# Struts and Springs

Struts and springs are devices that determine the way in which rectangular windows on a screen are resized or repositioned when the enclosing window is resized. A window occupies a rectangular region of the screen, and it can enclose other windows to yield a hierarchy of windows. When the outermost window is resized, each of the immediately enclosed windows may change position or size (based on the placement of struts and springs); these changes may then affect the position and/or size of the windows they enclose. A strut is conceptually a fixed length rod placed between the horizontal or vertical edges of a window, or between an edge of a window and the corresponding edge of the immediately enclosing window. When a strut connects the vertical or horizontal edges of a window, then the height or width of that window is fixed. Likewise, when a strut connects an edge of a window to the corresponding edge of the immediately enclosing window, then the distance between those edges is fixed. Springs, however, may be compressed or stretched, and may be used in place of struts. Each window except the outermost has six struts or springs associated with it. One connects the vertical edges of the window, and another connects the horizontal edges of the window. Each of the other four struts or springs connects an edge of the window with the corresponding edge of the enclosing window. The sum of the lengths of the three vertical struts or springs equals the height of the enclosing window; similarly, the sum of the lengths of the three horizontal struts or springs equals the width of the enclosing window. When the enclosing window’s width changes, any horizontal springs connected to the window are stretched or compressed in equal proportion, so that the new total length of struts and springs equals the new width. A similar action takes place for a change in the enclosing window’s height. If all three vertical or horizontal components are struts, then the top or rightmost strut, respectively, is effectively replaced by a spring. You must write a program that takes the initial sizes and positions of a set of windows (with one window guaranteed to enclose all others), the placement of struts and springs, and requests to resize the outermost window and then determines the modified size and position of each window for each size request. Input Input consists of multiple test cases corresponding to different sets of windows. Each test case begins with a line containing four integers nwin, nresize, owidth, and oheight. nwin is the number of windows (excluding the outer window which encloses all others), nresize is the number of outer window resize requests, and owidth and oheight are the initial width and height of the outer window. Each of the next nwin lines contains 10 non-negative integers and describes a window. The first two integers give the initial x and y displacement of the upper left corner of the window with respect to the upper left corner of the outermost window. The next two integers give the initial width and height of the window. Each of the final six integers is either 0 (for a strut) or 1 (for a spring). The first two specify whether a strut or spring connects the vertical and horizontal edges of the window respectively, and the last four specify whether a strut or spring connects the tops, bottoms, left sides and right sides of the window and its immediately enclosing window. Each of the last nresize lines in a test gives a new width and height for the outermost window - a resize operation. For each of these, your program must determine the size and placement of each of the nwin inner windows. The test data is such that, after every resizing operation, every strut and spring has a positive integral length, and different window boundaries do not touch. Also, resizing never causes one window to jump inside another.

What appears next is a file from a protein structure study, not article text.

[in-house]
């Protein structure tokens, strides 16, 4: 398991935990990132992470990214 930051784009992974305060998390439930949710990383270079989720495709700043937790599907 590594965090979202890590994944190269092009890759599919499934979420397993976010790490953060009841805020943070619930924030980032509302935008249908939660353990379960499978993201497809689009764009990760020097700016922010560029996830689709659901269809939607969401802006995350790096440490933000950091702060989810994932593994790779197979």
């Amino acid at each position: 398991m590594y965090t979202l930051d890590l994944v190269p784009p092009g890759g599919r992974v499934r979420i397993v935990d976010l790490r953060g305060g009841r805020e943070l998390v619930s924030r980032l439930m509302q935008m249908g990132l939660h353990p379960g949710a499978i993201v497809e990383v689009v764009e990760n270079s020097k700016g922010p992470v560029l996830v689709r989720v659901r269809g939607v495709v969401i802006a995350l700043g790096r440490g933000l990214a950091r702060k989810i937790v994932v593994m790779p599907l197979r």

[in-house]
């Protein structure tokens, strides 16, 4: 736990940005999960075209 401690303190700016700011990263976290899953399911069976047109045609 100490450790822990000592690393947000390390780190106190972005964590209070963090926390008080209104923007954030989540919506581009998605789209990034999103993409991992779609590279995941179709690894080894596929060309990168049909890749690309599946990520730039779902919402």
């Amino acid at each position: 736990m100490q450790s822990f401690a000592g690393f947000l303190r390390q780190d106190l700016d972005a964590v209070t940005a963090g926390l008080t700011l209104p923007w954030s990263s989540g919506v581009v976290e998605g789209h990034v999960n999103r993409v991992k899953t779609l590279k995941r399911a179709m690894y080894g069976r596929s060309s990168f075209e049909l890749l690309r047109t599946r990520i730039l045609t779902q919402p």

2/2 There are at most 100 windows and 100 resize operations in a test case, and the outermost window’s width and height never exceed 1,000,000. The last test case is followed by a line with four zeros. Output For each resize operation in a test case, print the test case number (starting with 1) followed by the resize operation number (1,2,...) on a line by itself. Then on each of the next nwin lines, print the window number, position (x and y) and size (width and height) of each of the inner windows of the test case as a result of resizing the outer window. Windows in each test case are numbered sequentially (1, 2, . . .) to match their position in the input, and should be output in that order. Follow the format shown in the sample output. Sample Input 1 1 50 100 10 10 30 10 1 0 0 0 0 0 70 150 2 1 50 100 10 10 30 10 1 0 0 0 0 0 10 80 20 10 1 1 0 0 0 0 70 150 1 2 60 60 10 10 20 30 1 0 1 1 1 1 90 90 120 120 0000 Sample Output Case 1, resize operation 1: Window 1, x = 10, y = 60, width = 50, height = 10 Case 2, resize operation 1: Window 1, x = 10, y = 60, width = 50, height = 10 Window 2, x = 10, y = 80, width = 40, height = 60 Case 3, resize operation 1: Window 1, x = 15, y = 20, width = 30, height = 30 Case 3, resize operation 2: Window 1, x = 20, y = 30, width = 40, height = 30